BWW Review: Stephanie Umoh is Thrilling In York Theatre's HALLELUJAH, BABY!
Audiences and critics alike swooned over relatively unknown Leslie Uggams when she made her Broadway debut starring in Betty Comden, Adolph Green, Arthur Laurents and Jule Styne's progressively-minded 1967 Broadway musical HALLELUJAH, BABY!
And no doubt there's quite a bit of swooning going on these days at the York Theatre, where Stephanie Umoh, who made her 2008 Broadway debut as Sarah in RAGTIME and was recently seen as one of the underhanded Wall Streeters in JUNK, delivers a confident and compassionate performance in that star-making role, highlighted by a thrilling rendition of the first act closer, "Being Good Isn't Good Enough."
And since this is one of those quickly rehearsed concert stagings for the York's Musicals in Mufti series, she does it with her script in hand.
The first entry in the York's trio of Muftis saluting composer Jule Styne (BAR MITZVAH BOY and SUBWAYS ARE FOR SLEEPING will follow), HALLELUJAH BABY!, aside from it's value as an entertainment, is a bit of a curiosity in the history of Broadway musicals.
Despite being awarded the Best Musical Tony (the only show ever to be so honored after closing), HALLELUJAH BABY! is not exactly a top tier musical. The '67-'68 season wasn't especially strong in that category and HALLELUJAH BABY! can be seen as an ambitious, but somewhat didactic attempt by some of Broadway's best musical theatre artists to create something that expands the boundaries of the art form to address contemporary issues.
It is also one of the last of that unusual Broadway genre, musicals focused on black experiences created exclusively by well-meaning white people whose work sometimes strikes audiences years later the wrong way. (The use of blackface in FINIAN'S RAINBOW, the controversial first word in SHOW BOAT) The 1970s ushered in an era of black bookwriters, composers and lyricists telling their own stories on Broadway, led by Melvin Van Peebles' AIN'T SUPPOSED TO DIE A NATURAL DEATH and Micki Grant's DON'T BOTHER ME, I CAN'T COPE.
Director Gerry McIntyre's swiftly-played bare-bones mounting uses the 2004 version of HALLELUJAH BABY!, revised by bookwriter Laurents to address its issues in ways more suited for a 21st Century audience. Amanda Green was recruited to revise some of the lyrics originally penned by her father, Adolph Green, and his partner, Betty Comden.
The unusual dramatic concept remains as it was in 1967. Twenty-five-year-old Georgina (Umoh) tells the audience that while the show begins in the early years of the 20th Century and keeps advancing decade-by-decade, the characters all remain the same age. Thus, the inner development of the people portrayed reflects the ways race relations are developing in America. Different decades bring different opportunities to different generations.
In 1910 South Carolina, Georgina rejects her Momma's insistence that she follow in her footsteps and be a white person's live-in maid with a beautifully crafted "I want" song, "My Own Morning," where she imagines a life where her modest means belong solely to her.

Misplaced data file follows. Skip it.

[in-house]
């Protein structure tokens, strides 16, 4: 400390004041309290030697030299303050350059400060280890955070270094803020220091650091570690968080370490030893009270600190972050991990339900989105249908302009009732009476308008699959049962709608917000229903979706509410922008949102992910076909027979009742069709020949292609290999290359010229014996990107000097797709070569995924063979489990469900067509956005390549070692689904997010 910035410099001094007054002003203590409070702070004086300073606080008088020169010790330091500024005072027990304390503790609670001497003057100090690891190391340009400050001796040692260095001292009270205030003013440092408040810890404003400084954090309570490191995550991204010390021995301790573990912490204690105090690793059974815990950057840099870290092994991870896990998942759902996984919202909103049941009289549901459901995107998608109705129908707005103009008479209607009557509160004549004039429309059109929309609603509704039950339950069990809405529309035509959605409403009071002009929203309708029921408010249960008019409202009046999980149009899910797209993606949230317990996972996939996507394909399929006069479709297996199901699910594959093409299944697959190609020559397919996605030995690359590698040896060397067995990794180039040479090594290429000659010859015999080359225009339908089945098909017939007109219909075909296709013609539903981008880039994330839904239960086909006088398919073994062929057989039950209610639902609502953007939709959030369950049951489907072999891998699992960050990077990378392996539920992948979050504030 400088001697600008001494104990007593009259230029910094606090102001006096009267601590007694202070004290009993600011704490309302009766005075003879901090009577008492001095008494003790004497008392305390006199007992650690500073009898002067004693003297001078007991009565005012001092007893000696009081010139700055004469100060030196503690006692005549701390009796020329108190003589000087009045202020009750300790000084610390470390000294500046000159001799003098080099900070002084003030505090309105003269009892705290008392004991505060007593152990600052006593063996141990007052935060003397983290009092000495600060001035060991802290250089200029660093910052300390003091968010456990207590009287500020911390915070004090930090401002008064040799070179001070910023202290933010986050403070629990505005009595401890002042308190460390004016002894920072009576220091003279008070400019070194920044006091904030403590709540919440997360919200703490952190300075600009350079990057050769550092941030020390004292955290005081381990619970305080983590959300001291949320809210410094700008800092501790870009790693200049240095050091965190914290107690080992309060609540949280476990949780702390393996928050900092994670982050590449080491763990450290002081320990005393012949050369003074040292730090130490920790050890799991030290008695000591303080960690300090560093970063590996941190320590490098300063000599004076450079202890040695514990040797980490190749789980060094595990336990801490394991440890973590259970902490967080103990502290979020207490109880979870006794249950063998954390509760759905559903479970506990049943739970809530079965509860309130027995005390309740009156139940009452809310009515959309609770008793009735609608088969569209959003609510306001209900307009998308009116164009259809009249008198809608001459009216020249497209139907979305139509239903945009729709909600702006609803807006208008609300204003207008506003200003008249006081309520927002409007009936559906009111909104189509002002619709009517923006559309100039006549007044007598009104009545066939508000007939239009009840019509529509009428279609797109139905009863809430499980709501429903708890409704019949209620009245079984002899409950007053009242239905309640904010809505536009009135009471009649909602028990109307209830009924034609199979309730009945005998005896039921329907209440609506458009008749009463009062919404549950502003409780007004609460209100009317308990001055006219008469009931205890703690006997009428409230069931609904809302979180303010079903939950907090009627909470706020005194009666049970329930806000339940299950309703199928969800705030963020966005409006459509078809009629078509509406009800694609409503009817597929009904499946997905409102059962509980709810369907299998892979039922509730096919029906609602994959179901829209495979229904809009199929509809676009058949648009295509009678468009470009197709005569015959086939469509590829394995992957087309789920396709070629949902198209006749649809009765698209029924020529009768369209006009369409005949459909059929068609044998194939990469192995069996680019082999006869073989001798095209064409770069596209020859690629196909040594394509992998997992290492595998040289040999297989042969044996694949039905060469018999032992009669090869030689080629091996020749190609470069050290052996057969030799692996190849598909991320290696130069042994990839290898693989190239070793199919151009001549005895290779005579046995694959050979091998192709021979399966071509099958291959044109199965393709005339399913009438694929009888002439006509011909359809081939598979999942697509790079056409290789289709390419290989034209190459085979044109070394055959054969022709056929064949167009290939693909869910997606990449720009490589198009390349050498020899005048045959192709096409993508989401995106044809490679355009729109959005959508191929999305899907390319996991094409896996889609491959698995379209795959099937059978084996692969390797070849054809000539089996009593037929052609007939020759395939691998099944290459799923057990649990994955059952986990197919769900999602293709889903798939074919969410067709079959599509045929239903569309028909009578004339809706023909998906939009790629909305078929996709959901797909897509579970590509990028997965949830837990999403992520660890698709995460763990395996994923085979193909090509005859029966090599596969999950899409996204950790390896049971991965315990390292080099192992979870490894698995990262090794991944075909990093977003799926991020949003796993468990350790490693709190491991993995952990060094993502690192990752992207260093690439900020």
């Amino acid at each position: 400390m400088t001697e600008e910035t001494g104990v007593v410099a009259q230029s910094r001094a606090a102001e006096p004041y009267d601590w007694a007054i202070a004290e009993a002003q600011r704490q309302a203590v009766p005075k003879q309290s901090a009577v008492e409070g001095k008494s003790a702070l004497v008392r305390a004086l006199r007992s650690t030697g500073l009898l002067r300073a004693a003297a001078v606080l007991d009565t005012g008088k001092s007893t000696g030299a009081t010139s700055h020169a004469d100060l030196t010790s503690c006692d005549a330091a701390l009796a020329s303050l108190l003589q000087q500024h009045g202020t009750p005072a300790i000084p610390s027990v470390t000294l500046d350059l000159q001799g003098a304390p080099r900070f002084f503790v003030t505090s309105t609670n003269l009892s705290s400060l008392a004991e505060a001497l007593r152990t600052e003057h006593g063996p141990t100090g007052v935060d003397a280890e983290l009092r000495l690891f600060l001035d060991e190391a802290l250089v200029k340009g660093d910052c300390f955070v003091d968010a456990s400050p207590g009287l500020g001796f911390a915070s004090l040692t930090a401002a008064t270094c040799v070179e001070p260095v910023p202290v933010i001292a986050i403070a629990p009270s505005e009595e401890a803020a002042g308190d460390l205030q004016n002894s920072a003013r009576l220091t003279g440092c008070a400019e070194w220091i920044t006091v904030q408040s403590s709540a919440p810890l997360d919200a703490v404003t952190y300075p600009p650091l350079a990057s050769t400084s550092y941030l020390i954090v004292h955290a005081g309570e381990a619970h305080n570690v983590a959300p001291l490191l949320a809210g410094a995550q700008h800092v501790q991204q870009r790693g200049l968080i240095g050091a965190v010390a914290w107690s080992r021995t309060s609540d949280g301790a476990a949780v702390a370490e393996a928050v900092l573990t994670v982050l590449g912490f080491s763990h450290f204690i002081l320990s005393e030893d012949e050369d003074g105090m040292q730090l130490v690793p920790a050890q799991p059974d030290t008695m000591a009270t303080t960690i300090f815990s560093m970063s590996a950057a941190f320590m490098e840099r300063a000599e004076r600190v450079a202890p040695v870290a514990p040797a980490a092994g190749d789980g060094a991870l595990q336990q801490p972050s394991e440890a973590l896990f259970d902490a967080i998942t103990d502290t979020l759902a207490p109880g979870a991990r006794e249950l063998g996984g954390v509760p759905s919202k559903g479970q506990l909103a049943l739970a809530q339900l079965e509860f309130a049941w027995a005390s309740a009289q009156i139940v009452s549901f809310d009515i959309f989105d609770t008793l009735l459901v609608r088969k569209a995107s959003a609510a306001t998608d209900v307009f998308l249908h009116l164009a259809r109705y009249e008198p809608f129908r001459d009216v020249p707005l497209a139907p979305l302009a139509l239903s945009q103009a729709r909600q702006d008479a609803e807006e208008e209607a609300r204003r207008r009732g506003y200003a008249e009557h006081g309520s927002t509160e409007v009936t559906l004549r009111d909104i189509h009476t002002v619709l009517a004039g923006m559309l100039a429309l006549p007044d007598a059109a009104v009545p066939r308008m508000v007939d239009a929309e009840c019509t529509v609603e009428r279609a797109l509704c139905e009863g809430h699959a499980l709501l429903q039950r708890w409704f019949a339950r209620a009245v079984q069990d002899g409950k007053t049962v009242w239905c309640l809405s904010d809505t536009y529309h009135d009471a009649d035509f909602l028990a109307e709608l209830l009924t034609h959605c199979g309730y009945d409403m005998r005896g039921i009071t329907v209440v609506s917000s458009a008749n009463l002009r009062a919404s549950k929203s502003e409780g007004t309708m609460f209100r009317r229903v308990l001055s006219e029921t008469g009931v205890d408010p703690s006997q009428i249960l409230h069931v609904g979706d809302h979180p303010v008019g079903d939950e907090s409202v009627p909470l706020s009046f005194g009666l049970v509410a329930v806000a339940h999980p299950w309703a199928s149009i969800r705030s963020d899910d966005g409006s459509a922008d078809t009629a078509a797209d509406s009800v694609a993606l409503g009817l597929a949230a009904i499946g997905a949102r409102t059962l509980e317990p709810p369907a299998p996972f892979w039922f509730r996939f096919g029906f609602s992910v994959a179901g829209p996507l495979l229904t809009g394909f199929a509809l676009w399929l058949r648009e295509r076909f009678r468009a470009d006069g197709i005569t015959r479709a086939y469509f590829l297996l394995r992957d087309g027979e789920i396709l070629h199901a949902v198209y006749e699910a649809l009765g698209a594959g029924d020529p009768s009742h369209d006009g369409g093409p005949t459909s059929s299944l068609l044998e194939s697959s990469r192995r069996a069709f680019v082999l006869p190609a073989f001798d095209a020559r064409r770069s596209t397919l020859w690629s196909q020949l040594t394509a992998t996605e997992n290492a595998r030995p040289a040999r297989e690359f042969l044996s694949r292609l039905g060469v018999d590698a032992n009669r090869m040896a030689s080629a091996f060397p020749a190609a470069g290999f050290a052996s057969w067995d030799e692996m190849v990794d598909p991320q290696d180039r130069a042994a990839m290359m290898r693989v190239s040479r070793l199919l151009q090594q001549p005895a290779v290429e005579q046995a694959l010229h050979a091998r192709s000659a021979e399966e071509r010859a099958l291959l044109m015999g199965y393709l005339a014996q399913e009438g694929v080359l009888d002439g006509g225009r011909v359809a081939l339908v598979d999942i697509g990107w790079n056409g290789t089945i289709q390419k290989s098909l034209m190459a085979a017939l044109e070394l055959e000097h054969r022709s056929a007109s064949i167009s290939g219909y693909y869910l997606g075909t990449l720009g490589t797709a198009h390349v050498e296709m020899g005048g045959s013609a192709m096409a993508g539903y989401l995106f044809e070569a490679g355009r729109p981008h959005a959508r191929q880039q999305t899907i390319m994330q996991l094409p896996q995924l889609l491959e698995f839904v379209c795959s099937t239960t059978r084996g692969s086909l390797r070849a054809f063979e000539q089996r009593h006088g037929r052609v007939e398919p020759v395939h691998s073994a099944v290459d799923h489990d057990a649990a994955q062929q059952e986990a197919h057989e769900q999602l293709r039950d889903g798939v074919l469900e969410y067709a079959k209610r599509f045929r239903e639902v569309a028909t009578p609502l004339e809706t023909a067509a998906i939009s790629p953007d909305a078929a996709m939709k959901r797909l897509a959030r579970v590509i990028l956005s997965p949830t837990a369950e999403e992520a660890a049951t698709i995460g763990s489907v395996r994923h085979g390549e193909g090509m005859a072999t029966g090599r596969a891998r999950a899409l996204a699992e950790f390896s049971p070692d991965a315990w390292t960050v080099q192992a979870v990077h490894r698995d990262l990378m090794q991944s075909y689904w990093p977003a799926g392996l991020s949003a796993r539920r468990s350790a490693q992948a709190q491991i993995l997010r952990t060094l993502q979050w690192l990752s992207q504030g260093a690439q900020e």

Two-time Tony Award nominee Vivian Reed plays Momma, comically putting on subservient manners for her white employers in her first scene and then belting a snazzy number flaunting false modesty as her character thrives in the 1960s.
Georgina's sweetheart Clem (smooth and sincere Jarran Muse), hopes to make her dreams come true and has been saving to buy a home for them to share, but every time he comes close to the asking price, it gets raised.
But Georgina's dreams change when a white guy named Harvey (Tally Sessions, with a strong presence and passionate belt) offers her the role of a maid in a local theatre production. The theatre owner is furious to see the law prohibiting black and white actors appearing on the same stage together being broken and fires Georgina. Harvey quits in solidarity, not only because he believes in racial equality but because he's also attracted to Georgina.
As the decades pass, Georgina advances from chorus dancer to USO showgirl to nightclub star, with Harvey guiding her career and pining for her affection. While sincere in his advocacy for racial equality, Harvey doesn't realize how his take-charge attitude gives off the impression that he may see himself as a white savior, with his skin color protecting him from violent retaliation from other whites.
Clem becomes more of an activist as the years advance and urges Georgina to quit the glamour of show business to seriously fight for the cause. The healthiest relationship the central character retains throughout the years is the one with her mother.
Broadway favorite Jennifer Cody applies her quirky comedy chops to a variety of small roles, as part of an ensemble that also boasts the talents of Randy Donaldson, Bernard Dotson, Latoya Edwards and Michael Thomas Holmes.
There are certainly better musicals about the black civil rights struggle in America, but it's still a valuable experience to attend imperfect shows like HALLELUJAH, BABY!, that were regarded as significant in their time. Knowing that, during that turbulent decade of racial conflict, this was how the predominantly white writers and producers of Broadway were addressing the issues for their predominantly white audiences adds a bit more to our understanding of the era.